Mount Christie fire in Penticton August 2020. (BC Wildfire Service)

Mount Christie fire in Penticton August 2020. (BC Wildfire Service)

Lessons learned from the Christie Mountain fire in Penticton

Report outlines where improvements can be made next time there is a wildfire

The lessons that were learned from the Christie Mountain fire were collected into a single report.

Regional District of Okanagan Similkameen was presented with the after-action report on Feb. 4 on the wildfire and the response to it.

Ally Emergency Management provided the report, which gathered the input of over 500 people.

The fire was discovered on Aug 18, 2020, and forced evacuation alerts and orders that affected over 4,000 homes, all while the RDOS was in the middle of dealing with the ransom-ware attack on their IT network.

COVID-19 made fighting the fire even more difficult, with over 200 firefighters from 50 departments and the BC Wildfire Service attacking the fire. At its peak, the fire spread out over more than 2,000 hectares of land.

One of the successes in the report was that the fire did not result in a loss of life, and only one home was lost to the fire.

The report listed 10 major items of importance with attached recommendations that had come up repeatedly during the after-action investigation.

  • Establishing a joint Emergency Operations Centre between the City of Penticton and the RDOS
  • There was a shortage of liaison officers during the fire, particularly for coordinating with BC Wildfire, and they lacked standards of procedure and training. More, trained, multi-agency liaisons are needed.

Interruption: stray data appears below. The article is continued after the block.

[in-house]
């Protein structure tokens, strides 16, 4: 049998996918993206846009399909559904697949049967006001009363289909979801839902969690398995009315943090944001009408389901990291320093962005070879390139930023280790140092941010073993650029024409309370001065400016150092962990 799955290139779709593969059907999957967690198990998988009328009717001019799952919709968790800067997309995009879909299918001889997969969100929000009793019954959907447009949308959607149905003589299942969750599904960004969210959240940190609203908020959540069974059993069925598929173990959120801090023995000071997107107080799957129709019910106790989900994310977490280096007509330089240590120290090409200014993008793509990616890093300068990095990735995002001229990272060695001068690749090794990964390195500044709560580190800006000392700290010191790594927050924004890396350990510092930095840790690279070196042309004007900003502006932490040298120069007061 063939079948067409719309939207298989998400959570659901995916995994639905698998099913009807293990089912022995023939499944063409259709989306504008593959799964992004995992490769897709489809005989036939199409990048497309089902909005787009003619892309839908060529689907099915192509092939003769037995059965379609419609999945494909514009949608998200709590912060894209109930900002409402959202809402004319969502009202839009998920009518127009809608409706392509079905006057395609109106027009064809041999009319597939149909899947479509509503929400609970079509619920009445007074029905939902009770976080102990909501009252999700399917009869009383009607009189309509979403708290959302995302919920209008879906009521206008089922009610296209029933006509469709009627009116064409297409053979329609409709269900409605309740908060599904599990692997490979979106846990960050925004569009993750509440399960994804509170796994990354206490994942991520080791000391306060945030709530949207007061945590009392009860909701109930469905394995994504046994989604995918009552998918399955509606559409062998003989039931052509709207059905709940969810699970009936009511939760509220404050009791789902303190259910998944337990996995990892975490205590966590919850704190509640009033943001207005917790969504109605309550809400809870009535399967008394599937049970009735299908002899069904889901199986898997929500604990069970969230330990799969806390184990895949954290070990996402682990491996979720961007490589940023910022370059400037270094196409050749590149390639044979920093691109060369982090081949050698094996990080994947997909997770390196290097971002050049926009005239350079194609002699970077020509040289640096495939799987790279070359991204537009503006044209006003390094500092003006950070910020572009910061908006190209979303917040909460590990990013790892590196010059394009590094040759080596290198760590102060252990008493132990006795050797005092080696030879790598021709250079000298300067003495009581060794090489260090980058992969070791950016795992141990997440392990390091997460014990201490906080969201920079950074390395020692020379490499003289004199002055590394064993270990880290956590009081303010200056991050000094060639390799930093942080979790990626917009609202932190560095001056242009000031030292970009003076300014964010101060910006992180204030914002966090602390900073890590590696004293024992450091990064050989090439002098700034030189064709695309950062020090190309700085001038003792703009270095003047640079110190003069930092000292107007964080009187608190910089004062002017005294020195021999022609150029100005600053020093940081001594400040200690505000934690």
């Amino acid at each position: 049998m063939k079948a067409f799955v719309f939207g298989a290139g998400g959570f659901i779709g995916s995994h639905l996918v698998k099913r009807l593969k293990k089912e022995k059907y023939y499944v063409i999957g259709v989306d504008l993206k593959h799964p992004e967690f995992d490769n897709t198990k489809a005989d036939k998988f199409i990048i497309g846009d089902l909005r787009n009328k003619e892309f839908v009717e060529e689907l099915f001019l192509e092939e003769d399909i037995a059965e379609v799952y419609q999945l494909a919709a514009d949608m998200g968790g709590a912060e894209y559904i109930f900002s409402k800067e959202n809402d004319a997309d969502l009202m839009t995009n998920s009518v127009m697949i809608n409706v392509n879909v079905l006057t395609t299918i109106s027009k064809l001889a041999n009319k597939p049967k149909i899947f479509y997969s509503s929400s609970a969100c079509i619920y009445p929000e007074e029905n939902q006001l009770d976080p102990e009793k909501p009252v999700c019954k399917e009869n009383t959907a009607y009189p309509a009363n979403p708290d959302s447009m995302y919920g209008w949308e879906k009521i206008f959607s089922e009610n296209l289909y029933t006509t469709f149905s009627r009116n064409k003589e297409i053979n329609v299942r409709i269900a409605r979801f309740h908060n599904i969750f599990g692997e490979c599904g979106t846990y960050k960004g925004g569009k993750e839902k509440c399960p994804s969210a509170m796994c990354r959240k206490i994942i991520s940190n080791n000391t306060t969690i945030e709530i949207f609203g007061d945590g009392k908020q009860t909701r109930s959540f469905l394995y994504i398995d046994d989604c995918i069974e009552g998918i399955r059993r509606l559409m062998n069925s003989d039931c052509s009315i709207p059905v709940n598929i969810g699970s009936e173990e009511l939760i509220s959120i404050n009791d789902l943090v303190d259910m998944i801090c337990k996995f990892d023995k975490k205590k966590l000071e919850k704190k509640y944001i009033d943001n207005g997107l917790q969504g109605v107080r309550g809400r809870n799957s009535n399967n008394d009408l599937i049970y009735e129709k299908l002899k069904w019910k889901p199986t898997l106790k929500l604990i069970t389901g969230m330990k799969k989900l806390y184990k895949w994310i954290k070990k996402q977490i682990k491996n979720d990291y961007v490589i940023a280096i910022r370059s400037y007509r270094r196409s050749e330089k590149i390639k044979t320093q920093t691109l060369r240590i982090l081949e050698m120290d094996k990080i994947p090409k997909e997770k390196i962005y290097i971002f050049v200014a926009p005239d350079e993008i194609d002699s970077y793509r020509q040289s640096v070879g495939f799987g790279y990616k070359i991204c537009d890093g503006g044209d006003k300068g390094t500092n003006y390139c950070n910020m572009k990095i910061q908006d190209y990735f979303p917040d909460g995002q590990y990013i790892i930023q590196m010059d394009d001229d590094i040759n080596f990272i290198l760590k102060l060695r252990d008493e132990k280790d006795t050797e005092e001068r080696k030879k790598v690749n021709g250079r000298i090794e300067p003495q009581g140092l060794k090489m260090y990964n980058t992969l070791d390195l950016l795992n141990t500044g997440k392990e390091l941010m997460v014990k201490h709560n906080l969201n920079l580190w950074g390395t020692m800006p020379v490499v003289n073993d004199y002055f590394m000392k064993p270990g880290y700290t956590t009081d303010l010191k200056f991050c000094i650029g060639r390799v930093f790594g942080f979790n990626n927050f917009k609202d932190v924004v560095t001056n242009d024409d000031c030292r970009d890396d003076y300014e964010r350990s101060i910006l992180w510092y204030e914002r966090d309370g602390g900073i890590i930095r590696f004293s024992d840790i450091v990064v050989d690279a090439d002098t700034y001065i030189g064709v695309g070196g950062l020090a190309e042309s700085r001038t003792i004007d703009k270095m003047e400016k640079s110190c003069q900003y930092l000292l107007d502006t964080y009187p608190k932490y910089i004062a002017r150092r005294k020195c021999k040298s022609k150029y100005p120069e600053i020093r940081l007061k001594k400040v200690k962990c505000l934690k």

• There were times where the number of agencies involved in the situation made communication difficult, and the recommendation is for a multi-agency training session and development of communication protocols.
  • Provide better guidelines for the volunteers who staff the Emergency Reception Centre to provide better communication and understanding.
  • Improve training and develop better multi-agency training exercise programs.
  • Expand the training and inclusion of disaster psychosocial services for future incidents.
  • Build a team specifically to consider and manage how COVID-19 impacts large-scale events and responses.
  • Develop redundant and stand-alone systems, in case of potential further cyberattacks.
  • Continue training with the Evacuation Registration and Assistance program as it is updated by Emergency Management British Columbia.
  • Quick wins such as adding an additional laptop, better identifying reception centre leadership, assembling go-bags for liaison officers and identifying vendors who could produce and deliver food to responders.

The fire was declared no longer an imminent threat to residents on Aug. 31 by the RDOS’s Emergency Operations Centre, and the after-action report noted that some of the areas identified for improvement might have been resolved if the situation had continued.

To report a typo, email: editor@pentictonwesternnews.com.


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